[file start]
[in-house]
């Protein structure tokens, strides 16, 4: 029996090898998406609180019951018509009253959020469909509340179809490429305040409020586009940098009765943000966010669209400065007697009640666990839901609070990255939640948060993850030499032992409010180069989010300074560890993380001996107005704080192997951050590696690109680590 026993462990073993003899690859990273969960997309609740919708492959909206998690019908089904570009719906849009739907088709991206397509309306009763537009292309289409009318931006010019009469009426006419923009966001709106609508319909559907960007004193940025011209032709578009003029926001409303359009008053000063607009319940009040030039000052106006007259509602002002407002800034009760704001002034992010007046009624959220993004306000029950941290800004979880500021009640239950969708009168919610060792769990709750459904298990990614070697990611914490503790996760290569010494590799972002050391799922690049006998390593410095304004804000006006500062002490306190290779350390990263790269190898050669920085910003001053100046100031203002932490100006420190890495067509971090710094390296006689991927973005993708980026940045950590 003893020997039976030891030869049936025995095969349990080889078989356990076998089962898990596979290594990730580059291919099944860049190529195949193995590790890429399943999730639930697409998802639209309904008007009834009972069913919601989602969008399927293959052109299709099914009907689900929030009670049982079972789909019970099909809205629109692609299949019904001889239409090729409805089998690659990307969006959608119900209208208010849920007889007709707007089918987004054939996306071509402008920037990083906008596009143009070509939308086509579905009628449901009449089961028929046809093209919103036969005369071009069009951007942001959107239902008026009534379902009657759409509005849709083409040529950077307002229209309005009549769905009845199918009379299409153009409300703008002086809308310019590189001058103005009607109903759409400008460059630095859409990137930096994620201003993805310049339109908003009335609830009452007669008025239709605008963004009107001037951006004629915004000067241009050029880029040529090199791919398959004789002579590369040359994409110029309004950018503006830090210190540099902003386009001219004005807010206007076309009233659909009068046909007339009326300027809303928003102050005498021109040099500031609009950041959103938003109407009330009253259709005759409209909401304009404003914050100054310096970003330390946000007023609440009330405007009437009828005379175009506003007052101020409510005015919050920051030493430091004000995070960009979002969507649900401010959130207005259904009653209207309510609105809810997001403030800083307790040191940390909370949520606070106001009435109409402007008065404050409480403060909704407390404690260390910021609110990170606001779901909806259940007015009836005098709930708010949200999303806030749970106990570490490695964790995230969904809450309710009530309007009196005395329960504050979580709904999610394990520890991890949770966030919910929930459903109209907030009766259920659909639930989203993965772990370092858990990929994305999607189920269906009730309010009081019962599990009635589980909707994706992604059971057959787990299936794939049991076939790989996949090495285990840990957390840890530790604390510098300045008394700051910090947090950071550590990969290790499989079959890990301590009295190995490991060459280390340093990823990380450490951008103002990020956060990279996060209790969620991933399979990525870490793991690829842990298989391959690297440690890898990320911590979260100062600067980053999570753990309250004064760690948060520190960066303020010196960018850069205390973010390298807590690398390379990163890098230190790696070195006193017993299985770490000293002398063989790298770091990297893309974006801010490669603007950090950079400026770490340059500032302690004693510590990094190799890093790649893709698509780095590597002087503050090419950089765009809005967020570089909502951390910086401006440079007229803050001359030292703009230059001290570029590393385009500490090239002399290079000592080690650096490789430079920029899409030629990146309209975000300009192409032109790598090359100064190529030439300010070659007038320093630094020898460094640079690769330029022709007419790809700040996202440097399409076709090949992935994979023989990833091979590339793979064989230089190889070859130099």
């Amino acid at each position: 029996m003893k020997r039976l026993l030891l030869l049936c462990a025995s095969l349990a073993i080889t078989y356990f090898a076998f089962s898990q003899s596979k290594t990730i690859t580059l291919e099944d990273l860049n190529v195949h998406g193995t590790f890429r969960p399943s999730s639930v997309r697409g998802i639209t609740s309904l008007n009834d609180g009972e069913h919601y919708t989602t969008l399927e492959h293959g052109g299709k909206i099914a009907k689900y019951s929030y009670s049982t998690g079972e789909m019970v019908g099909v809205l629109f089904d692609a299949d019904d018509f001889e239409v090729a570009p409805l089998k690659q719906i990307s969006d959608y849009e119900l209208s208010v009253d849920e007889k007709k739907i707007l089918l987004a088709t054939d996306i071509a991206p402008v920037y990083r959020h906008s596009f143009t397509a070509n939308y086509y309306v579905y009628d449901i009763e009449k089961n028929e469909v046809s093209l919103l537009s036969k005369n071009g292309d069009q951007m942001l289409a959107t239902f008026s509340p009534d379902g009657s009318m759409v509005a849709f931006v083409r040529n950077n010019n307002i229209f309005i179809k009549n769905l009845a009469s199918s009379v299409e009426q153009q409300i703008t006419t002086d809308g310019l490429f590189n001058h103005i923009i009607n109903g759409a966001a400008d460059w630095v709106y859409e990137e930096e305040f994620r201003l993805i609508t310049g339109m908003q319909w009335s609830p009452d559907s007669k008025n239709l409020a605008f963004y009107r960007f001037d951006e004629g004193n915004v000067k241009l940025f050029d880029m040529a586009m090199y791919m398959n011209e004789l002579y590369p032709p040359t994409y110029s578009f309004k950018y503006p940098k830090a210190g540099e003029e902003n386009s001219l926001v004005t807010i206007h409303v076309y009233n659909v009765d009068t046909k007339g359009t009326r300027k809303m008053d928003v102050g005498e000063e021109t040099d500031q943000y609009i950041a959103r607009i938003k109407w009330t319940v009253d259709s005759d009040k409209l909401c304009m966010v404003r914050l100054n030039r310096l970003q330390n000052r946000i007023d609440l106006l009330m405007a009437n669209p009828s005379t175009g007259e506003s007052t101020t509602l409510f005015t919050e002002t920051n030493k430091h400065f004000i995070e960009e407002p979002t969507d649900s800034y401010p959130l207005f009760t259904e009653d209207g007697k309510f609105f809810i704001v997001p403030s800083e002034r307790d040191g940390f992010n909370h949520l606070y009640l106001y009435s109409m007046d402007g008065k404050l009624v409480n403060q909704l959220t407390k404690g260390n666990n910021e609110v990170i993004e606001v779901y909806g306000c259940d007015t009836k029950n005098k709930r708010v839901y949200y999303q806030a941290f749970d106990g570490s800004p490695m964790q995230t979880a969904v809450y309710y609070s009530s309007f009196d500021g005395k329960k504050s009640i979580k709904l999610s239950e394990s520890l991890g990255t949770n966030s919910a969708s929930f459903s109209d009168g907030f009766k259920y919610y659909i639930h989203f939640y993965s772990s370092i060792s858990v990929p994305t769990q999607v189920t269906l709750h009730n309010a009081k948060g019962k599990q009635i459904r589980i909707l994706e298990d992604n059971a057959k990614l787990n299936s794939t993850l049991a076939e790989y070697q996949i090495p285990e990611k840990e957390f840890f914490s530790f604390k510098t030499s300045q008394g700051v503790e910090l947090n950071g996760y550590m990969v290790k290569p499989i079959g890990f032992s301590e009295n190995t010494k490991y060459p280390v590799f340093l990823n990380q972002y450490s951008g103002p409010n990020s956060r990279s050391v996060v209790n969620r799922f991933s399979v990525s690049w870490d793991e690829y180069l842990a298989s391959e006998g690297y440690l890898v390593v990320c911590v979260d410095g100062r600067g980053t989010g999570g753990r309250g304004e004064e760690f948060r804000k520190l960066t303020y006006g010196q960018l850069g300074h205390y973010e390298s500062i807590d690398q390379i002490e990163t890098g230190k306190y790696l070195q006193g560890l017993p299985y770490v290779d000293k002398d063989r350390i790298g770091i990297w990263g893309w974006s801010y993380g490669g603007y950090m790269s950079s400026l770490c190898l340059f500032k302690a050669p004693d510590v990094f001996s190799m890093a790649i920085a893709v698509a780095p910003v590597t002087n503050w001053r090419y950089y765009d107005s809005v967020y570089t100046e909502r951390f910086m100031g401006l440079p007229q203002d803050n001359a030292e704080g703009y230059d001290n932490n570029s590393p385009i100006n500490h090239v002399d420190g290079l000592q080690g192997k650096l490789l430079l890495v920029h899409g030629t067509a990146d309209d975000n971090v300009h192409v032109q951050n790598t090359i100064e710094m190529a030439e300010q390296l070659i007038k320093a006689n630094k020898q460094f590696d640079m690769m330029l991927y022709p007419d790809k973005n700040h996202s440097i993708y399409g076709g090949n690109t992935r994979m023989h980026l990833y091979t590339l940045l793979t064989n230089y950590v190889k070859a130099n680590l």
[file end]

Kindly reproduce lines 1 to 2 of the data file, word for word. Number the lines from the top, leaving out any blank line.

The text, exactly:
[in-house]
């Protein structure tokens, strides 16, 4: 029996090898998406609180019951018509009253959020469909509340179809490429305040409020586009940098009765943000966010669209400065007697009640666990839901609070990255939640948060993850030499032992409010180069989010300074560890993380001996107005704080192997951050590696690109680590 026993462990073993003899690859990273969960997309609740919708492959909206998690019908089904570009719906849009739907088709991206397509309306009763537009292309289409009318931006010019009469009426006419923009966001709106609508319909559907960007004193940025011209032709578009003029926001409303359009008053000063607009319940009040030039000052106006007259509602002002407002800034009760704001002034992010007046009624959220993004306000029950941290800004979880500021009640239950969708009168919610060792769990709750459904298990990614070697990611914490503790996760290569010494590799972002050391799922690049006998390593410095304004804000006006500062002490306190290779350390990263790269190898050669920085910003001053100046100031203002932490100006420190890495067509971090710094390296006689991927973005993708980026940045950590 003893020997039976030891030869049936025995095969349990080889078989356990076998089962898990596979290594990730580059291919099944860049190529195949193995590790890429399943999730639930697409998802639209309904008007009834009972069913919601989602969008399927293959052109299709099914009907689900929030009670049982079972789909019970099909809205629109692609299949019904001889239409090729409805089998690659990307969006959608119900209208208010849920007889007709707007089918987004054939996306071509402008920037990083906008596009143009070509939308086509579905009628449901009449089961028929046809093209919103036969005369071009069009951007942001959107239902008026009534379902009657759409509005849709083409040529950077307002229209309005009549769905009845199918009379299409153009409300703008002086809308310019590189001058103005009607109903759409400008460059630095859409990137930096994620201003993805310049339109908003009335609830009452007669008025239709605008963004009107001037951006004629915004000067241009050029880029040529090199791919398959004789002579590369040359994409110029309004950018503006830090210190540099902003386009001219004005807010206007076309009233659909009068046909007339009326300027809303928003102050005498021109040099500031609009950041959103938003109407009330009253259709005759409209909401304009404003914050100054310096970003330390946000007023609440009330405007009437009828005379175009506003007052101020409510005015919050920051030493430091004000995070960009979002969507649900401010959130207005259904009653209207309510609105809810997001403030800083307790040191940390909370949520606070106001009435109409402007008065404050409480403060909704407390404690260390910021609110990170606001779901909806259940007015009836005098709930708010949200999303806030749970106990570490490695964790995230969904809450309710009530309007009196005395329960504050979580709904999610394990520890991890949770966030919910929930459903109209907030009766259920659909639930989203993965772990370092858990990929994305999607189920269906009730309010009081019962599990009635589980909707994706992604059971057959787990299936794939049991076939790989996949090495285990840990957390840890530790604390510098300045008394700051910090947090950071550590990969290790499989079959890990301590009295190995490991060459280390340093990823990380450490951008103002990020956060990279996060209790969620991933399979990525870490793991690829842990298989391959690297440690890898990320911590979260100062600067980053999570753990309250004064760690948060520190960066303020010196960018850069205390973010390298807590690398390379990163890098230190790696070195006193017993299985770490000293002398063989790298770091990297893309974006801010490669603007950090950079400026770490340059500032302690004693510590990094190799890093790649893709698509780095590597002087503050090419950089765009809005967020570089909502951390910086401006440079007229803050001359030292703009230059001290570029590393385009500490090239002399290079000592080690650096490789430079920029899409030629990146309209975000300009192409032109790598090359100064190529030439300010070659007038320093630094020898460094640079690769330029022709007419790809700040996202440097399409076709090949992935994979023989990833091979590339793979064989230089190889070859130099």